In all these activities the men alone take part. But the women are by no means kept out of it. ON the Sabbath, after their menfolk have left, they visit the groom’s home, and inspect the cloths, jewels and furniture that the bride is to receive from him. They are critical, and do not hesitate to voice their disapproval if the groom has not given of the best. To their criticism of the articles, in such a case, they add slighting remarks about the groom himself. After each article has been handled and rehandled, the women proceed to speculate, on the basis of the gifts to the bride, on the nature and the quality of the gifts that the bride’s family will receive.
Meanwhile, the men come to the bridegroom’s home again on the second night, and again remain until dawn, singing, playing games, eating and drinking. If the bridegroom is wealthy, he engages one of the Arab cafes in the town for the night, where some Arab singer is commissioned to entertain the Samaritan guests and the Arab friends of the bridegroom’s family who are specially invited to the performance, which lasts until dawn.
The third evening is given over to singing, among the songs being original compositions extolling the virtues of the host. The languages used are Arabic and the Hebrew-Aramaic dialect.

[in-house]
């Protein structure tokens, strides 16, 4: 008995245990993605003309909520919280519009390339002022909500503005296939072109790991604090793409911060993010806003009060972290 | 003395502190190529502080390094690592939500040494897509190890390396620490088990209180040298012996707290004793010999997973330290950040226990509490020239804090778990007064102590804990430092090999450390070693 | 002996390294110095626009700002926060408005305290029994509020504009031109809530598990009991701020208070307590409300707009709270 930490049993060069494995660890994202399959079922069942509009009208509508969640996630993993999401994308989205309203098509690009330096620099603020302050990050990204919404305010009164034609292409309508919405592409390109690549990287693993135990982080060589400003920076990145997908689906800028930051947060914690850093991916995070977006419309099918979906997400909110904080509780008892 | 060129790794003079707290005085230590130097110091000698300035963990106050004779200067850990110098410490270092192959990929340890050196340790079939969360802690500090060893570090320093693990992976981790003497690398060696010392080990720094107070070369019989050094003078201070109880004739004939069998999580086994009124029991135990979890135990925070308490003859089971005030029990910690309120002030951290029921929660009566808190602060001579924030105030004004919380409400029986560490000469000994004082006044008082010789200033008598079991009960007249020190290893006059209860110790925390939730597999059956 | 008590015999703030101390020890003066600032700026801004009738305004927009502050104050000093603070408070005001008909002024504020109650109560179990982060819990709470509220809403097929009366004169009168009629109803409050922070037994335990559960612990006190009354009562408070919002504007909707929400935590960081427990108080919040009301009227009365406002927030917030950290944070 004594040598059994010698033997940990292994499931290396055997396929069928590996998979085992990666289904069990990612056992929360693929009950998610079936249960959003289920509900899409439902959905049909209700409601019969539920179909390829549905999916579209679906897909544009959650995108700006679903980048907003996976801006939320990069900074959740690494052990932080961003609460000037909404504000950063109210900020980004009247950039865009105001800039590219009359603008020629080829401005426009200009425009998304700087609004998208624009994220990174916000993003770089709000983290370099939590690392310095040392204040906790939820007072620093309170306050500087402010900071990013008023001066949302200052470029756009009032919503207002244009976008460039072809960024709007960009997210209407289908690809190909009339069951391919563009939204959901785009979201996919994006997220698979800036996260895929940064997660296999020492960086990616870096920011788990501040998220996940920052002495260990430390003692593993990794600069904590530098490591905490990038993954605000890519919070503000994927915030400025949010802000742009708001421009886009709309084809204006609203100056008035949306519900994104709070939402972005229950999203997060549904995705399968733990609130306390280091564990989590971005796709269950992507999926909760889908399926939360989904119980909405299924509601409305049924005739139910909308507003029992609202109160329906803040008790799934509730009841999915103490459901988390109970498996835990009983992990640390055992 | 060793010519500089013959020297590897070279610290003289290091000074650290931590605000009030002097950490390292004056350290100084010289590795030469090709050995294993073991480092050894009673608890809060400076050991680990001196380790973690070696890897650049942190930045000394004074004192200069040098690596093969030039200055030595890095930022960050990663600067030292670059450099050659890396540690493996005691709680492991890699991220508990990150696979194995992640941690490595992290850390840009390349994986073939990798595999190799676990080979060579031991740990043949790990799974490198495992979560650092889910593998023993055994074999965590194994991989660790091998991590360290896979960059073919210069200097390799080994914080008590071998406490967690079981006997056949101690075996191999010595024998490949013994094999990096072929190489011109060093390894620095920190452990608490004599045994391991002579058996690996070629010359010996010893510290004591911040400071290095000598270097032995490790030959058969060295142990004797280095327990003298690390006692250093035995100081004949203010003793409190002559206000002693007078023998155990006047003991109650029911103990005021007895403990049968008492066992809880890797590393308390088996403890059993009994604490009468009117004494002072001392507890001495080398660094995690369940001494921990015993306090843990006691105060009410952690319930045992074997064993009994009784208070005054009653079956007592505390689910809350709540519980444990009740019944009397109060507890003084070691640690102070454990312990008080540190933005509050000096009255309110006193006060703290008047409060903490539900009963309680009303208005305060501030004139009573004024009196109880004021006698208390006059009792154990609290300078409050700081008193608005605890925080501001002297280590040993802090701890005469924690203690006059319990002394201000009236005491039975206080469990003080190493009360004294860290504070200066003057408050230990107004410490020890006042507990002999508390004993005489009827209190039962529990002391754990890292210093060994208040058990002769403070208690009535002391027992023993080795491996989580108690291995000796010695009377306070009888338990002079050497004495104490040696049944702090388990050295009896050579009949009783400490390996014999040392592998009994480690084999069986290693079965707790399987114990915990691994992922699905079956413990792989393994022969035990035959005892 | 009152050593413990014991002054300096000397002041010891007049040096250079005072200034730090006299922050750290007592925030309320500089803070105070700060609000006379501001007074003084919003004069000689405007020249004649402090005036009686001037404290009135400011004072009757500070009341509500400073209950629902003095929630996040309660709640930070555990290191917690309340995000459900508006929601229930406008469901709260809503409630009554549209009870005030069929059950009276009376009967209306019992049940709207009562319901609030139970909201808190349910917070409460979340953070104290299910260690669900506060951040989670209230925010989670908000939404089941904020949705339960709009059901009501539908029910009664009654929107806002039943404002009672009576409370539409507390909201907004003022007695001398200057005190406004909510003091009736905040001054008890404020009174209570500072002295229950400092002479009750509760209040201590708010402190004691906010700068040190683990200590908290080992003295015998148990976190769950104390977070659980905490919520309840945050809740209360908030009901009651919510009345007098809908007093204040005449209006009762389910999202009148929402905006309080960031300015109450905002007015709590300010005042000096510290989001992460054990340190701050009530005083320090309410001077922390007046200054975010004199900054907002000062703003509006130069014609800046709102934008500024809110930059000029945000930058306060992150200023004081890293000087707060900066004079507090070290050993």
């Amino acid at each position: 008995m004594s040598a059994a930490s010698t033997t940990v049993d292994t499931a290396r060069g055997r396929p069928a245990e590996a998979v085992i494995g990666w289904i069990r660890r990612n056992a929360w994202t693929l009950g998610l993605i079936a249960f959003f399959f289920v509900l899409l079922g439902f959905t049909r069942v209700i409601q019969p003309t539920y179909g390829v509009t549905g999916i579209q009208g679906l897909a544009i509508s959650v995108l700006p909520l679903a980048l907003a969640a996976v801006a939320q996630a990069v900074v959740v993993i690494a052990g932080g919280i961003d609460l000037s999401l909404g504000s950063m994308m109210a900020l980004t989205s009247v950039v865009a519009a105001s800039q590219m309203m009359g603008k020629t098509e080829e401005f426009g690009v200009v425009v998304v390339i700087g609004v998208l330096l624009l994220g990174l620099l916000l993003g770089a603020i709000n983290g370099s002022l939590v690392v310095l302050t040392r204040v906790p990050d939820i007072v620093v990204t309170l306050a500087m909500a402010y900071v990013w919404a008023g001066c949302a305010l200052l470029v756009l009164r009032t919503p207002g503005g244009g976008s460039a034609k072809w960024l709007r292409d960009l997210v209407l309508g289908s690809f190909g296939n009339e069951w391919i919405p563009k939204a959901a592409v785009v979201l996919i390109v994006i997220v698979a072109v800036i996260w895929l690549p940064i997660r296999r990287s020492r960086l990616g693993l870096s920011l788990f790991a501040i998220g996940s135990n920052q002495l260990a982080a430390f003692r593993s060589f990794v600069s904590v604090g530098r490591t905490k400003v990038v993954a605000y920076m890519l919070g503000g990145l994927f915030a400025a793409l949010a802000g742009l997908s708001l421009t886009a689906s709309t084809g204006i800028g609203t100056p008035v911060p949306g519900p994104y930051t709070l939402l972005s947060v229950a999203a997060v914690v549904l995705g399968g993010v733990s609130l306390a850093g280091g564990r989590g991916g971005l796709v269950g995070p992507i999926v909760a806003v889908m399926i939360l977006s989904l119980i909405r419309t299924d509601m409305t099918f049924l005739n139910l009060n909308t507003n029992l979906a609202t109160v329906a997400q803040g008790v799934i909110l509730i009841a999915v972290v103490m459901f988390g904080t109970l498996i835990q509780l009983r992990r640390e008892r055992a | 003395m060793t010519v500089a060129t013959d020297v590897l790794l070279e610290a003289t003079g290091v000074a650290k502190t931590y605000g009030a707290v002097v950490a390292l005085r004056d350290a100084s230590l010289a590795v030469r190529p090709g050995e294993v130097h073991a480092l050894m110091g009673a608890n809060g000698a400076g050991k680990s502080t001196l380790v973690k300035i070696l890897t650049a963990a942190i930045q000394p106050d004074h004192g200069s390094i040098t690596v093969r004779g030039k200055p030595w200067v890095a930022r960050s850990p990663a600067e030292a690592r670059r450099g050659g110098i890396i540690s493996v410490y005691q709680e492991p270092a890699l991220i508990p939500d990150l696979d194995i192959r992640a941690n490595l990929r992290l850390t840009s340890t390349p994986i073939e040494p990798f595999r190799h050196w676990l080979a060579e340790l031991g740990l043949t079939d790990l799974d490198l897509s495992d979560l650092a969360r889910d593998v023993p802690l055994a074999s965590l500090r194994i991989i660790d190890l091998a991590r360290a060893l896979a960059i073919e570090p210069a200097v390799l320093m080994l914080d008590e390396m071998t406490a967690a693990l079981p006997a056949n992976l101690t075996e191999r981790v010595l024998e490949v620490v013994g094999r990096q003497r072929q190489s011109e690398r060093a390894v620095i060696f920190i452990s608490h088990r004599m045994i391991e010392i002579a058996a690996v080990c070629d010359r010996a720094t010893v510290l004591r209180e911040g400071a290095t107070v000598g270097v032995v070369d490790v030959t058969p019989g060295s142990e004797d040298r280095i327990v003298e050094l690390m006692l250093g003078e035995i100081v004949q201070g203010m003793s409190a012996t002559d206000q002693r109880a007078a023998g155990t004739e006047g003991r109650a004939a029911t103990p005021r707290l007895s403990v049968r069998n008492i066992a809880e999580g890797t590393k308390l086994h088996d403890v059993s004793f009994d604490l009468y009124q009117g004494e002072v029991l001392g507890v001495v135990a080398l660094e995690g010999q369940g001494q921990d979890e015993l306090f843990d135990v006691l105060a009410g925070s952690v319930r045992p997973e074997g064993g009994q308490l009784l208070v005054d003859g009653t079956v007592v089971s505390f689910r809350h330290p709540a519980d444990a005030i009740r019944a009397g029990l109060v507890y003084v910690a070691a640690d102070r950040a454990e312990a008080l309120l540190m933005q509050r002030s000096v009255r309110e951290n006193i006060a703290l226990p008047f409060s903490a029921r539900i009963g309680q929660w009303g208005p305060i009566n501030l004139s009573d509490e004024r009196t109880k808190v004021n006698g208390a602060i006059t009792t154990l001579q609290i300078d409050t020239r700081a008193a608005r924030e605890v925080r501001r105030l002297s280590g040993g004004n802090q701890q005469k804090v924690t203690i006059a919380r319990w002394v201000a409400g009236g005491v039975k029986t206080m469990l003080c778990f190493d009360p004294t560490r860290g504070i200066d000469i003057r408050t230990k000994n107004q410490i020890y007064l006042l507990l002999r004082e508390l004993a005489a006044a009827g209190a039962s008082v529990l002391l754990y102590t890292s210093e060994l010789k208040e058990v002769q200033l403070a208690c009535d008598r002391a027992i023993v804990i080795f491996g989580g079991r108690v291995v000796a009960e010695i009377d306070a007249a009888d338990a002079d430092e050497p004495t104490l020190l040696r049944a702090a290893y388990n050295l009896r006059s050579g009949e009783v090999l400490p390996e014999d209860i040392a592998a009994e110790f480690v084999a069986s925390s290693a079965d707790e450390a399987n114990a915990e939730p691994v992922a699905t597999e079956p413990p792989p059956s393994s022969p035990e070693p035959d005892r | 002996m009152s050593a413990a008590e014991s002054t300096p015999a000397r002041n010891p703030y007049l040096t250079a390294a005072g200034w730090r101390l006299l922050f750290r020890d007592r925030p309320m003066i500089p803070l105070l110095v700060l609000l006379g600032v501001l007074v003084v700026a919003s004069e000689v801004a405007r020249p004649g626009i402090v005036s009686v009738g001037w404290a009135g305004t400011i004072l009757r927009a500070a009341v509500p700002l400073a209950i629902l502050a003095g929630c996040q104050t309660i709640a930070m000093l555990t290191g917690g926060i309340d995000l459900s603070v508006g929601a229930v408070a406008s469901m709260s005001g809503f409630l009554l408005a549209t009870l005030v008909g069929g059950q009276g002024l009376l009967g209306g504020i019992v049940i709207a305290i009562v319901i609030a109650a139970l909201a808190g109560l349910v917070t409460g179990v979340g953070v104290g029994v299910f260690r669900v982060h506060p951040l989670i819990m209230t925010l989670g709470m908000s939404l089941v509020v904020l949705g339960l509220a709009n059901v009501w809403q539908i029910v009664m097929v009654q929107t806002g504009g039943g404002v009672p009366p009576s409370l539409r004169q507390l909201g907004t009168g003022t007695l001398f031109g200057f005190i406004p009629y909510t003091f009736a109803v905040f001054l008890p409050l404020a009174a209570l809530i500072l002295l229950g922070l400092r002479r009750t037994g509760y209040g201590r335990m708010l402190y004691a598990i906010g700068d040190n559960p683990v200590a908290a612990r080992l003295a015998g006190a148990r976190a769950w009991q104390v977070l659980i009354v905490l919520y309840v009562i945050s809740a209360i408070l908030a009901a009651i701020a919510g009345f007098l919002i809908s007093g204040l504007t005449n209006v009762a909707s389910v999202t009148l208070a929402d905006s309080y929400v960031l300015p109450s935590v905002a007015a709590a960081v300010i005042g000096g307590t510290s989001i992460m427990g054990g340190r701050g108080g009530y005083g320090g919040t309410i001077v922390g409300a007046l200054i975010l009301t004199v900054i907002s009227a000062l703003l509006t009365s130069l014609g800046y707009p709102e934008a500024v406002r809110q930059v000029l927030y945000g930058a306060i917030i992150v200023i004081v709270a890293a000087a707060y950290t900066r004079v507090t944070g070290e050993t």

The fourth evening, that before the ceremony proper, the bridegroom engages a bath-house for the night, and entertains his guests and himself with a hair-cut, shave and bath, a procedure that lasts until dawn. Thence the company proceeds to the groom’s house where a sumptuous breakfast awaits them. Of all the meals served by the groom during the wedding week, this is considered the piece de resistance. From then until evening the bridegroom’s home receives a constant stream of visitors, neighbours who, not on sufficiently intimate terms to take part in the rest of the week’s festivities, know that on this day they will be made welcome, the needy people of the vicinity who are offered a free meal, beggars who come for alms, and strangers who come to see a rarely-celebrated Samaritan wedding. The purse strings are open all day, and by sunset almost the bottom of it has been reached.